Maier J, Schottenhamml J, Madhu P, da Costa CA, Maier A (2021)
Publication Language: English
Publication Type: Conference contribution, Conference Contribution
Publication year: 2021
Conference Proceedings Title: 65th Annual Meeting of the German Association for Medical Informatics, Biometry and Epidemiology (GMDS)
Background: Interventional workflow analysis can help to increase the quality and efficiency of performed procedures, which are two important factors in the medical domain. A useful tool for analyzing medical workflow is video-based phase annotation of procedures, since the duration of certain phases can give evidence about issues in the processes in order to propose suggestions for improvement. We present an approach for classifying frames of intervention videos in order to label phases of these procedures.
Methods: The videos in our dataset show interventional procedures recorded at different locations during the LINC meeting congresses. In each video, after an opening title the case is presented using slides, followed by the actual procedure. The procedure itself is a live catheter examination, a presentation of fluoroscopic images of a previously performed procedure, or a mixture of both. Occasionally, full screen images of the treating physicians are shown. Our data set consists of ten videos recorded at five locations A to E, where the number of videos recorded at the locations is A=3, B=3, C=2, D=1 and E=1. This low amount of data and the fact that some videos are compiled of recordings at different time points currently prevent a time sequence analysis for phase annotation. Instead, we extract one image per second, apply image classification, and define the phases of the videos based on the classes. All extracted video frames are manually assigned to one of the five classes opening (95), fluoroscopy (9376), fluoroscopy overview (196), humans (315), and presentation (1546). For an automatic classification of the images, we use a ResNet18 pre-trained on ImageNet data, since residual networks performed well on real world images and have shown positive results for transfer learning in the medical domain. The network is adapted to our task by training on a part of the available videos. The data set is split in training, validation and test set depending on the location in order to avoid overfitting on certain treating physicians. This results in 7044 frames for training (A, D and E), 1860 frames for validation (B), and 2624 frames for testing (C). The classified images are used to assign phase labels to the test videos.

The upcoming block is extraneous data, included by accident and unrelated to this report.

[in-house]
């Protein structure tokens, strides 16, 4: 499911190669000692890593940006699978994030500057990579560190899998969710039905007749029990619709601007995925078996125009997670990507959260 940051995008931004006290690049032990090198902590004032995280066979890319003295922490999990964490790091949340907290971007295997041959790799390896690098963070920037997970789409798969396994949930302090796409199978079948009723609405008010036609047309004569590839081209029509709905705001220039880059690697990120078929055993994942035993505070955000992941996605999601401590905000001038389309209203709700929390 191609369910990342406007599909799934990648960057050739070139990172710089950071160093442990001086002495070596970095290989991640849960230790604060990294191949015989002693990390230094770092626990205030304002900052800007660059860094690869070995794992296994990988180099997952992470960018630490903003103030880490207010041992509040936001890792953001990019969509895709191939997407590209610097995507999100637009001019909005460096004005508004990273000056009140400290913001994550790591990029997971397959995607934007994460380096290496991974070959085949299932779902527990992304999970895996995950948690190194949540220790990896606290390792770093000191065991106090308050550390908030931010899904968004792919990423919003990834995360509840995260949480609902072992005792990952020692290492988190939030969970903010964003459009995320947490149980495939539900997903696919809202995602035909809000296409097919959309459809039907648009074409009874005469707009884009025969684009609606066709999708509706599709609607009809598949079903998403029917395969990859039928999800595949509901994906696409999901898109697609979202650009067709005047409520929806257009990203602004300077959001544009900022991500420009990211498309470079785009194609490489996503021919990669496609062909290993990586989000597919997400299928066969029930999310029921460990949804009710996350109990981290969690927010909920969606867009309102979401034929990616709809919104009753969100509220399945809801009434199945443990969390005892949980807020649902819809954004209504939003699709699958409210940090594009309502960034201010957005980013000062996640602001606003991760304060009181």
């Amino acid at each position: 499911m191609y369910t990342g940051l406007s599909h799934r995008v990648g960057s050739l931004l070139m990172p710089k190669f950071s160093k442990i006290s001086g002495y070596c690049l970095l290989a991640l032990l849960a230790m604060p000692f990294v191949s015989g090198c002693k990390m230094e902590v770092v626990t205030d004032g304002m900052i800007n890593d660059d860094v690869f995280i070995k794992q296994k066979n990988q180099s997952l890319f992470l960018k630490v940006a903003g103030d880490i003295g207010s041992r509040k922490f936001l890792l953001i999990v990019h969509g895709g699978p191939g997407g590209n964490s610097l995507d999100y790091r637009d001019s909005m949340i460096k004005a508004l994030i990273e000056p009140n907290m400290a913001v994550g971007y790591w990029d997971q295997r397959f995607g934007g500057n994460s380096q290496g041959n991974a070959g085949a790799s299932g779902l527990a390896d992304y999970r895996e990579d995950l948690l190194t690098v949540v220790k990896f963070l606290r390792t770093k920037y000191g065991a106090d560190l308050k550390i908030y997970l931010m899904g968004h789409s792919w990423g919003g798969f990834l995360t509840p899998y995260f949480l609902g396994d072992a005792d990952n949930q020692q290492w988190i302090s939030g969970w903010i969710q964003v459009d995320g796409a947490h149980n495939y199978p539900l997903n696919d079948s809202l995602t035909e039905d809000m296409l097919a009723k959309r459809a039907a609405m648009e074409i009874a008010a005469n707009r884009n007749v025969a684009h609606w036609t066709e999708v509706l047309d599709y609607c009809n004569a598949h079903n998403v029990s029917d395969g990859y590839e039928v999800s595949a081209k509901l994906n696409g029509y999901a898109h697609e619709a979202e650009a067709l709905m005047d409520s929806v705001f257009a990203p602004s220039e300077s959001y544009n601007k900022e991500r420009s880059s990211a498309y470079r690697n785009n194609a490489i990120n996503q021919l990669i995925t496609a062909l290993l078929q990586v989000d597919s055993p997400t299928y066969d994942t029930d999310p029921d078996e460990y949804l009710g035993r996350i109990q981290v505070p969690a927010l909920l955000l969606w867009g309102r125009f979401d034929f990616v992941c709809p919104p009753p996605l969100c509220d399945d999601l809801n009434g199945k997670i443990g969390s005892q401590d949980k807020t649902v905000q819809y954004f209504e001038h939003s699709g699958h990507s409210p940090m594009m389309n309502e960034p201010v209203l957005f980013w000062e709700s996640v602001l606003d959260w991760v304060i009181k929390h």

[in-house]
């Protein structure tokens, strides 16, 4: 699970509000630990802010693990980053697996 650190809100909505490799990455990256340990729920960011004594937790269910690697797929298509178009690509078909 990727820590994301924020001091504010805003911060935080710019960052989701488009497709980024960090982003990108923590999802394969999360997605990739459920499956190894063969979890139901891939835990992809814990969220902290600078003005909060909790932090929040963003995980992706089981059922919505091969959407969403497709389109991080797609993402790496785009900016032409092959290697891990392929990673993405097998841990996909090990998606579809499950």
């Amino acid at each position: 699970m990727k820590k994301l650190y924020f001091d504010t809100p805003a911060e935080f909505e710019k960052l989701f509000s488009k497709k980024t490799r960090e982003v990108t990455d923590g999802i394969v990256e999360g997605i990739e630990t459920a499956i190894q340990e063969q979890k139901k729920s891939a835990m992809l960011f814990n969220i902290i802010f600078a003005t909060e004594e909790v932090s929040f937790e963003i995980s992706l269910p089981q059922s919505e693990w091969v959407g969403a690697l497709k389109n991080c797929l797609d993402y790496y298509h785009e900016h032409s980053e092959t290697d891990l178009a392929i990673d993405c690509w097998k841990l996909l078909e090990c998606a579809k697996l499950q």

Results: The trained network predicted the correct class for 99% of the test images. Because of this high accuracy, video phases were assigned reliably with average time deviations of 1.10 ± 0.94 seconds at phase changes. Incorrectly classified images led to short jumps in the phase annotations, which could in most cases be removed by requiring a minimum phase length of 3 seconds.
Conclusion: Our proposed method can classify frames of procedure videos with a high accuracy and enables an annotation of video phases. These phases are a first step towards interventional workflow analysis and could be improved by incorporating temporal information from more videos. Live procedures and previously recorded treatments are currently not differentiated, since the images in both cases are similar. Here, the fluoroscopy overview frames and the audio signal could give hints and will be included in a future analysis.
Maier, J., Schottenhamml, J., Madhu, P., da Costa, C.A., & Maier, A. (2021). Analysis of Interventional Workflow Phases based on Image Classification. In 65th Annual Meeting of the German Association for Medical Informatics, Biometry and Epidemiology (GMDS). Berlin (online conference), DE.
Maier, Jennifer, et al. "Analysis of Interventional Workflow Phases based on Image Classification." Proceedings of the 65th Annual Meeting of the German Association for Medical Informatics, Biometry and Epidemiology (GMDS), Berlin (online conference) 2021.